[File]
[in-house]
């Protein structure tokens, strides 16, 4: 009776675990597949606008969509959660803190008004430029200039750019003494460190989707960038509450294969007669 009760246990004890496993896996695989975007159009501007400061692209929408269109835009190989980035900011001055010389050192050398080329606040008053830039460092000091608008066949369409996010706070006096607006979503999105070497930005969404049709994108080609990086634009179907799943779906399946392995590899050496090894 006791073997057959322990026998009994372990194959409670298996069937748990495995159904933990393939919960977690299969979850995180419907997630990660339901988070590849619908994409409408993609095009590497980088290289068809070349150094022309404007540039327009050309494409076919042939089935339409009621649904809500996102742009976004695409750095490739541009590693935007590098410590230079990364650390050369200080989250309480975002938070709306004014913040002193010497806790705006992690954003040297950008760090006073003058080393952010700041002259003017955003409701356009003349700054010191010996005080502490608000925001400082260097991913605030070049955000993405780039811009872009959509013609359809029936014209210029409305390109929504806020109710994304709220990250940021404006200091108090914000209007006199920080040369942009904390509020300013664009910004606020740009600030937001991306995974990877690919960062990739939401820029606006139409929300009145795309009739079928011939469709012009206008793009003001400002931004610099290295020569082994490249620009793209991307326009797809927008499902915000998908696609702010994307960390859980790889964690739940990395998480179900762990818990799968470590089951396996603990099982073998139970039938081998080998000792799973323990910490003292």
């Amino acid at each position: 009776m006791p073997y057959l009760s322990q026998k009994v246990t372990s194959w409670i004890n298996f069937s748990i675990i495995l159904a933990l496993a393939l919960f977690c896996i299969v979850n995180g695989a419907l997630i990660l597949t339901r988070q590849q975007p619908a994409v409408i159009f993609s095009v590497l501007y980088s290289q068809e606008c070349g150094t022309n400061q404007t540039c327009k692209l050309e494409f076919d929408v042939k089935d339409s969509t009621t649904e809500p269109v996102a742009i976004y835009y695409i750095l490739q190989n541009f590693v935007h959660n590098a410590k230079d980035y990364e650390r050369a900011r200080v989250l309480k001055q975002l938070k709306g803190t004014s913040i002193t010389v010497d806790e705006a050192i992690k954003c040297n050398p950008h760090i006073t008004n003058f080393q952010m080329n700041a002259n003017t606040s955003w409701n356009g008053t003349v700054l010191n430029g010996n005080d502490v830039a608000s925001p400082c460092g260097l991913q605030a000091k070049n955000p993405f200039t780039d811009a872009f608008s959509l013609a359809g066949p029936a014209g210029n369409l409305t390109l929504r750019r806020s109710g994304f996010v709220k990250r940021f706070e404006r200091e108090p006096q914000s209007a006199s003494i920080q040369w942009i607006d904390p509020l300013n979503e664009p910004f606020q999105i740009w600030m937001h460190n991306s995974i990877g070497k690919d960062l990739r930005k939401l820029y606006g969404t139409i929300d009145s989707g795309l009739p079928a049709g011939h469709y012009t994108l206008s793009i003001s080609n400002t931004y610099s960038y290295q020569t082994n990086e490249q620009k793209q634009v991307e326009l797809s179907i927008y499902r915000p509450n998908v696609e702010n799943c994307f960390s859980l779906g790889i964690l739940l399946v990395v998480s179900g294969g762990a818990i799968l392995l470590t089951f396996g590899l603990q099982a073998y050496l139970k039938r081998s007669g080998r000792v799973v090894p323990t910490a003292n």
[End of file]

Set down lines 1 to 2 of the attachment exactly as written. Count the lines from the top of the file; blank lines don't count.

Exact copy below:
[in-house]
């Protein structure tokens, strides 16, 4: 009776675990597949606008969509959660803190008004430029200039750019003494460190989707960038509450294969007669 009760246990004890496993896996695989975007159009501007400061692209929408269109835009190989980035900011001055010389050192050398080329606040008053830039460092000091608008066949369409996010706070006096607006979503999105070497930005969404049709994108080609990086634009179907799943779906399946392995590899050496090894 006791073997057959322990026998009994372990194959409670298996069937748990495995159904933990393939919960977690299969979850995180419907997630990660339901988070590849619908994409409408993609095009590497980088290289068809070349150094022309404007540039327009050309494409076919042939089935339409009621649904809500996102742009976004695409750095490739541009590693935007590098410590230079990364650390050369200080989250309480975002938070709306004014913040002193010497806790705006992690954003040297950008760090006073003058080393952010700041002259003017955003409701356009003349700054010191010996005080502490608000925001400082260097991913605030070049955000993405780039811009872009959509013609359809029936014209210029409305390109929504806020109710994304709220990250940021404006200091108090914000209007006199920080040369942009904390509020300013664009910004606020740009600030937001991306995974990877690919960062990739939401820029606006139409929300009145795309009739079928011939469709012009206008793009003001400002931004610099290295020569082994490249620009793209991307326009797809927008499902915000998908696609702010994307960390859980790889964690739940990395998480179900762990818990799968470590089951396996603990099982073998139970039938081998080998000792799973323990910490003292």